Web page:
Every Living Thing
The fifth volume of memoirs from the author who inspired the BBC and Channel 5 series All Creatures Great and Small. Charmingly read by Nicholas Ralph, who plays James Herriot in the TV series.
In Every Living Thing James Herriot brings back familiar and much-loved friends, including his partner Siegfried and his most lucrative patient, the delightful Tricki Woo. There are some some new arrivals too, such as the abandoned and terrified mongrol Titch who finds the perfect home with a gruff grocer and feral kittens Olly and Ginny who live in James and wife Helen's back garden. Above all, the veterinary practise in Darrowby is enlivened by a marvelouslly eccentric assistant, Calum Buchanan, who arrives with a pet badger and proceeds to add dogs, owls and a monkey called Mortimer to his growing menagerie.
Since they were first published, James Herriot’s memoirs have sold millions of copies and entranced generations of animal lovers. Full of unique characers, funny and touching, Every Living Thing is a heart-warming story of determination, love and companionship from one of Britain’s best-loved authors.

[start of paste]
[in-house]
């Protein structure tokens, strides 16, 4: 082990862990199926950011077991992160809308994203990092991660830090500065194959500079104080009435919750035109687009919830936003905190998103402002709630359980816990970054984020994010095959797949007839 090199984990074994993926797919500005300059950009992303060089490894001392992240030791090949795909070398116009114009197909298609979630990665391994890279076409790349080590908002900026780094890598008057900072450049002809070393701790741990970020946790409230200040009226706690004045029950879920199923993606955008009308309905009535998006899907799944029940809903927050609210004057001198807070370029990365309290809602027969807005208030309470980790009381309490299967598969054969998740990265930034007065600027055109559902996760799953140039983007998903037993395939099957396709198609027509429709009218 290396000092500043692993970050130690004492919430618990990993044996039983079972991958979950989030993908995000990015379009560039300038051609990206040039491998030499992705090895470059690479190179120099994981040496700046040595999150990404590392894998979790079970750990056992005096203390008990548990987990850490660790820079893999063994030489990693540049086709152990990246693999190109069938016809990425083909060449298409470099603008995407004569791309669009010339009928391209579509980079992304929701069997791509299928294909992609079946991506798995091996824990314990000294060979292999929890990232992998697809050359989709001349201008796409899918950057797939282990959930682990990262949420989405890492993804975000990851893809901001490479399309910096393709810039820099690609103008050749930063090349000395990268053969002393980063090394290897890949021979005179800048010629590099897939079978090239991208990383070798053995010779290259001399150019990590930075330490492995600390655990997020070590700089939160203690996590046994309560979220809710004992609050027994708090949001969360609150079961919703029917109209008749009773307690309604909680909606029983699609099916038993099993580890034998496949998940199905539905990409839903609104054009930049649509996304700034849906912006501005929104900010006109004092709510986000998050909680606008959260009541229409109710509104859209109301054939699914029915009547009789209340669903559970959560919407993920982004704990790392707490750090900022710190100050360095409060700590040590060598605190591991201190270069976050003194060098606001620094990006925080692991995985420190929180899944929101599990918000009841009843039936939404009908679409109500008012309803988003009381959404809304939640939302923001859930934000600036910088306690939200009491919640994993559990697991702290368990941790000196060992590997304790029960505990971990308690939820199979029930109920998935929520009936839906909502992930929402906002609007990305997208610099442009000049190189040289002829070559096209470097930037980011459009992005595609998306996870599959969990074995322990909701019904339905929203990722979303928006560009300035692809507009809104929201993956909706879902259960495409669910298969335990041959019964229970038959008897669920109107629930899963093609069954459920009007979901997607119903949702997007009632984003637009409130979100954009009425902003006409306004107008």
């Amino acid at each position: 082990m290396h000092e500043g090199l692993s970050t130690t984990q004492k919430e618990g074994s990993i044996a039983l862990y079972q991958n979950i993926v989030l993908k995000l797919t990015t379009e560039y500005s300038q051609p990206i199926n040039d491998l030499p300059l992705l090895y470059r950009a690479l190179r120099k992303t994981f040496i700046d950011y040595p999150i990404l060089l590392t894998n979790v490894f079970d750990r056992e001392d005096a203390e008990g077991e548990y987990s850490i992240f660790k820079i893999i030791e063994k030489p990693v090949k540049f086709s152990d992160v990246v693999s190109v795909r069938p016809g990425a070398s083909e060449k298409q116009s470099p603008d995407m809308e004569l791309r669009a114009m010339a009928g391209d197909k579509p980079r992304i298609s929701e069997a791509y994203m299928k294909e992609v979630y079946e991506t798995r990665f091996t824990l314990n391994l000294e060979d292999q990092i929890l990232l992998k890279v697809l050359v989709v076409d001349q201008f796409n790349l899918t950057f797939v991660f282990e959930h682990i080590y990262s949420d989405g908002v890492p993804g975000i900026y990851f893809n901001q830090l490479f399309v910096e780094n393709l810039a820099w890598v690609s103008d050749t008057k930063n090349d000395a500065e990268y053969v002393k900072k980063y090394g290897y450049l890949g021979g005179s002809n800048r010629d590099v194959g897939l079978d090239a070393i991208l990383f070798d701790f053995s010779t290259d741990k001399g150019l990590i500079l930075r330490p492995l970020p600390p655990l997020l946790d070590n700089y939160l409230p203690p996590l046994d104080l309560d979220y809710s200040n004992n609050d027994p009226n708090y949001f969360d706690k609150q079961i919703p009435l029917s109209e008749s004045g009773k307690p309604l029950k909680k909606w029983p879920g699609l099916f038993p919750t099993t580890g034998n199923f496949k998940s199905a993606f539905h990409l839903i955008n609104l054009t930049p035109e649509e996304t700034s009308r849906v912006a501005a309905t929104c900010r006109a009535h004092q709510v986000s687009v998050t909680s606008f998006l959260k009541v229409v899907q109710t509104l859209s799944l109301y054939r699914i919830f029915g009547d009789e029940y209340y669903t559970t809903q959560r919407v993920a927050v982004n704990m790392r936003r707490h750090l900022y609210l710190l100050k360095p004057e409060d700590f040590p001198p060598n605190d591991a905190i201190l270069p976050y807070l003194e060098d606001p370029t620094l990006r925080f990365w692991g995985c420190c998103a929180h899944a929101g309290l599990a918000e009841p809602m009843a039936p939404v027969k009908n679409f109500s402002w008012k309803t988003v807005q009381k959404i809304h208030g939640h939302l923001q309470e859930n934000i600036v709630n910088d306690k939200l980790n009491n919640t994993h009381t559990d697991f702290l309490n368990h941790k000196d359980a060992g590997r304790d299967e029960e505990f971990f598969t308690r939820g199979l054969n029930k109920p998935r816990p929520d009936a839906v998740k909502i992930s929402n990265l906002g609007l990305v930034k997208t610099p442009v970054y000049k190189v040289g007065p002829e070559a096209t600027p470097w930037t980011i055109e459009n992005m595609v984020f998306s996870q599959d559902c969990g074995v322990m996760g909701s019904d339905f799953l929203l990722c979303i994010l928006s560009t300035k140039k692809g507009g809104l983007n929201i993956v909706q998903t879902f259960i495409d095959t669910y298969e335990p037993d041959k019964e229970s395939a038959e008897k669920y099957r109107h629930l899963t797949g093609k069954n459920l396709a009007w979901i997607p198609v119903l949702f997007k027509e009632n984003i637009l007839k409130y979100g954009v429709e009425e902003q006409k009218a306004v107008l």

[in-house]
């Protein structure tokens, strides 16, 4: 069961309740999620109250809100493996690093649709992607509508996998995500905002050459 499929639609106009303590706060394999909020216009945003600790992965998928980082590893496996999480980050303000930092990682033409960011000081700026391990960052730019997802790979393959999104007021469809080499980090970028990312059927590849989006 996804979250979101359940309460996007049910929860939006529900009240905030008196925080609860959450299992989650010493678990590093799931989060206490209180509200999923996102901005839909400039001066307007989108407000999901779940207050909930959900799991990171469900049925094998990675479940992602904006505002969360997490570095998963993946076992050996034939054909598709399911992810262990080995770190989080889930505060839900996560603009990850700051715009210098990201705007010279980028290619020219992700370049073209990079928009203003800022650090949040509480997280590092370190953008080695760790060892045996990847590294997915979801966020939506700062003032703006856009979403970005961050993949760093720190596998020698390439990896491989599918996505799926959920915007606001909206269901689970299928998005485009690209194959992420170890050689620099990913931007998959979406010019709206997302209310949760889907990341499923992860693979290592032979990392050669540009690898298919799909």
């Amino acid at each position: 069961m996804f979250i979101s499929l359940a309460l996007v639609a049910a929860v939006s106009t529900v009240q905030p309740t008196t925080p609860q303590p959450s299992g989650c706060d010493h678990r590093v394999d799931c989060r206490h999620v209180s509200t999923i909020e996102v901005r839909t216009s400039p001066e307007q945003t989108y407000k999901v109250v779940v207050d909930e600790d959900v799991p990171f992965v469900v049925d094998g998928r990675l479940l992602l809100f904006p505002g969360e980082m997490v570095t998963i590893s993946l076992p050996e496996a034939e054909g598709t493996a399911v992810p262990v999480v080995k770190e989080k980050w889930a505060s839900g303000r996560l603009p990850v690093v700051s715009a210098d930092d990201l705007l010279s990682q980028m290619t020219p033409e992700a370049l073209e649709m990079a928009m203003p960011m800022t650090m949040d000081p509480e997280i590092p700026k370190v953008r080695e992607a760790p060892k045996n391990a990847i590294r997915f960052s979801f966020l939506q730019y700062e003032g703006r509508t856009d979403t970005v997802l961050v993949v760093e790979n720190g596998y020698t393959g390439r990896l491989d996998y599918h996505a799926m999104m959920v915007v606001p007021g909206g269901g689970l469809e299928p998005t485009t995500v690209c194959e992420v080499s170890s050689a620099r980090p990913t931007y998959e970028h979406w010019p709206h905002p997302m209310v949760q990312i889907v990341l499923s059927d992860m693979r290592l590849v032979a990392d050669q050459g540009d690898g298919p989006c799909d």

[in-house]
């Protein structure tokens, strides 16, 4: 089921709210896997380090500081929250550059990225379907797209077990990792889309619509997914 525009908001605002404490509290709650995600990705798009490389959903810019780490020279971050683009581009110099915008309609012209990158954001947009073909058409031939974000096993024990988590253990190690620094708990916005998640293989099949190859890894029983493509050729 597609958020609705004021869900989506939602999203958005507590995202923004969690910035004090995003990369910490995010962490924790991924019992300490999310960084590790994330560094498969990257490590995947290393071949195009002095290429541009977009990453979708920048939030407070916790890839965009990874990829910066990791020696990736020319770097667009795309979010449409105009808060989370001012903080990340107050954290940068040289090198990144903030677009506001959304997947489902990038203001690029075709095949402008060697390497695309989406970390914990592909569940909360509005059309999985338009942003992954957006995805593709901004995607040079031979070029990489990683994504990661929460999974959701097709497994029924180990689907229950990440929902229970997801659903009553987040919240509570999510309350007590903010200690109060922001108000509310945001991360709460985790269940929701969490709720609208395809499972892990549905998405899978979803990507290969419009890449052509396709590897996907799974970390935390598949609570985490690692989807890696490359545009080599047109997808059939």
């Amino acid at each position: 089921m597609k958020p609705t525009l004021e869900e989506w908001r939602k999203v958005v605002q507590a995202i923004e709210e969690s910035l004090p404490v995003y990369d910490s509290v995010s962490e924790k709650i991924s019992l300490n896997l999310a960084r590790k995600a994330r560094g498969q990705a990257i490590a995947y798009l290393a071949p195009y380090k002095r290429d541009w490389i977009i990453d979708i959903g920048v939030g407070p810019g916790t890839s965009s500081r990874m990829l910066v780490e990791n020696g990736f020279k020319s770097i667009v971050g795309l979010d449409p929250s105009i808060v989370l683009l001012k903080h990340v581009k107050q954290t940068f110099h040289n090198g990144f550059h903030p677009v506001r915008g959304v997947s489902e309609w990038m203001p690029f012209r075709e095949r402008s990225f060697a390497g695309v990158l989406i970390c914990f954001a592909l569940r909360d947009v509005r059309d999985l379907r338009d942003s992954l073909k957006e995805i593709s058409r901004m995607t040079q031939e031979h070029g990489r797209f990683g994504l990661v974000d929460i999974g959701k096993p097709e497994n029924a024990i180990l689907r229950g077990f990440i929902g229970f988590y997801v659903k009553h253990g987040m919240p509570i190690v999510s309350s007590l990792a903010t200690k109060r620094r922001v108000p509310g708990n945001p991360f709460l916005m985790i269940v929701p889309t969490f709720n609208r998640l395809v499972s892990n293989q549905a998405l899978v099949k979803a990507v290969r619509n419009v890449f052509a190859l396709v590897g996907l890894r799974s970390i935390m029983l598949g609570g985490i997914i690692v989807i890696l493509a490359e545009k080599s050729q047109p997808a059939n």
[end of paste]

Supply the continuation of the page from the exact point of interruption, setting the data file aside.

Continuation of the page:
'I grew up reading James Herriot's books and I'm delighted that thirty years on, they are still every bit as charming, heartwarming and laugh-out-loud funny as they were then' – Kate Humble
Bulls with sunstroke, pigs on the run and a cake-eating Peke with a betting habit . . . I grew up reading James Herriot’s book and I’m delighted that thirty years on they are still every bit as charming, heartwarming and laugh-out-loud funny as they were then
Herriot’s enchanting tales of life in the Dales are deservedly classics. Full of extraordinary characters, animal and human, the books never fail to delight
Amanda Owen, bestselling author of The Yorkshire Shepherdess
The attraction of Herriot’s ever popular memoirs of a country vet . . . is their alternating highs and lows, humour and pathos, and gripping anecdotes about delivering lambs, grumpy farmers, hypochondriac pet-owners, stroppy cows and blunt Yorkshire characters. And, of course, there’s a powerful nostalgia element in these stories about our green and pleasant land in the day before the ravages of ribbon development